The Governance Challenge

Resources belong to the men who colonise them

Academia and science are expected to be self-policing and self-correcting.  However, incentives throughout the funding system induce stakeholders to pretend misconduct does not happen, or worse (TED: Barry Schwartz And The Importance Of Practical Wisdom). 

Before we try to figure out how to address the incentive structure, the manner in which political influence changed the role of the dominant corporate actors in research intensive industries is worthy of reflection.

How we got to now

Examples of bias, misrepresentation, ethical shortcomings and other conflicts of interest in research go back decades. Over time, the increasing sophistication of the means by which conflicts of interest are exploited in research selection, scoping, performance and reporting and the strategic deployment of manipulative efforts through the halls of academic, political and corporate power can be traced. They undermine the trust necessary to establish cross-disciplinary research partnerships and investment vehicles.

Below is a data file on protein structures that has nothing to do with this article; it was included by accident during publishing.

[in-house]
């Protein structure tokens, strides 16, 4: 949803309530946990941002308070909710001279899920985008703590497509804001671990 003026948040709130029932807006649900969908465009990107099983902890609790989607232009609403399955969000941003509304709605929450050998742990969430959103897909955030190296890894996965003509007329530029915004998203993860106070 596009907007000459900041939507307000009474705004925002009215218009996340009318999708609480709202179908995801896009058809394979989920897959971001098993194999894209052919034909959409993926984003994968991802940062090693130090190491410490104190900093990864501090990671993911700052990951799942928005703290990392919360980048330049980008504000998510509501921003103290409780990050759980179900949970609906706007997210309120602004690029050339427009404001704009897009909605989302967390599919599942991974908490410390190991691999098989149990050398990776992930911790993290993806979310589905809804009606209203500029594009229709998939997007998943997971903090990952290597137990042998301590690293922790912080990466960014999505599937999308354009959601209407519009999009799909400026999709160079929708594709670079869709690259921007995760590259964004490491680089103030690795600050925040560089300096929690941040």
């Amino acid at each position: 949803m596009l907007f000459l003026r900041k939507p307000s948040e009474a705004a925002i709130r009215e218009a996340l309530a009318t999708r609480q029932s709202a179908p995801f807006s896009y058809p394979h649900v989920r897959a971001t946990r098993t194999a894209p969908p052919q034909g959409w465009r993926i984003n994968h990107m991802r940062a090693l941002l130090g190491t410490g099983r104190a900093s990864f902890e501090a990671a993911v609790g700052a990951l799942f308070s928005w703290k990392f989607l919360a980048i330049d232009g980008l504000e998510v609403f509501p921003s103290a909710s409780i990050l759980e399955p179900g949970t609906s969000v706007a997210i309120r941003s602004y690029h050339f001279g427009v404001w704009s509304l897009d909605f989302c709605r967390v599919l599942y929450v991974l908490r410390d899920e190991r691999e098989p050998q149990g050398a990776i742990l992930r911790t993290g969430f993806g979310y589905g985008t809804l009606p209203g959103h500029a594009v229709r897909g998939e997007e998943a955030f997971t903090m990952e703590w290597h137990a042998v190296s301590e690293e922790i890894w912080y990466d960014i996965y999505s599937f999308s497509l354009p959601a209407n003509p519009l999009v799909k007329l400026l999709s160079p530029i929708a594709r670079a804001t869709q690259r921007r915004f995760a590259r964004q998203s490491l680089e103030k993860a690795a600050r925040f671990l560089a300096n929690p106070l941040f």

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Those examples are drawn from recent history. The further back you look, the more you find the same issue, the same exploitation and the same effort to thwart any substantive redesign of the governance protocols applied, or the points in the system at which change can be introduced.

Where to from here?

There has never been a better time to build a robust, transparent system, that adapts to the diversity, risk-tolerance and political will of the people operating within the wider research community, and those depending on it to deliver the future.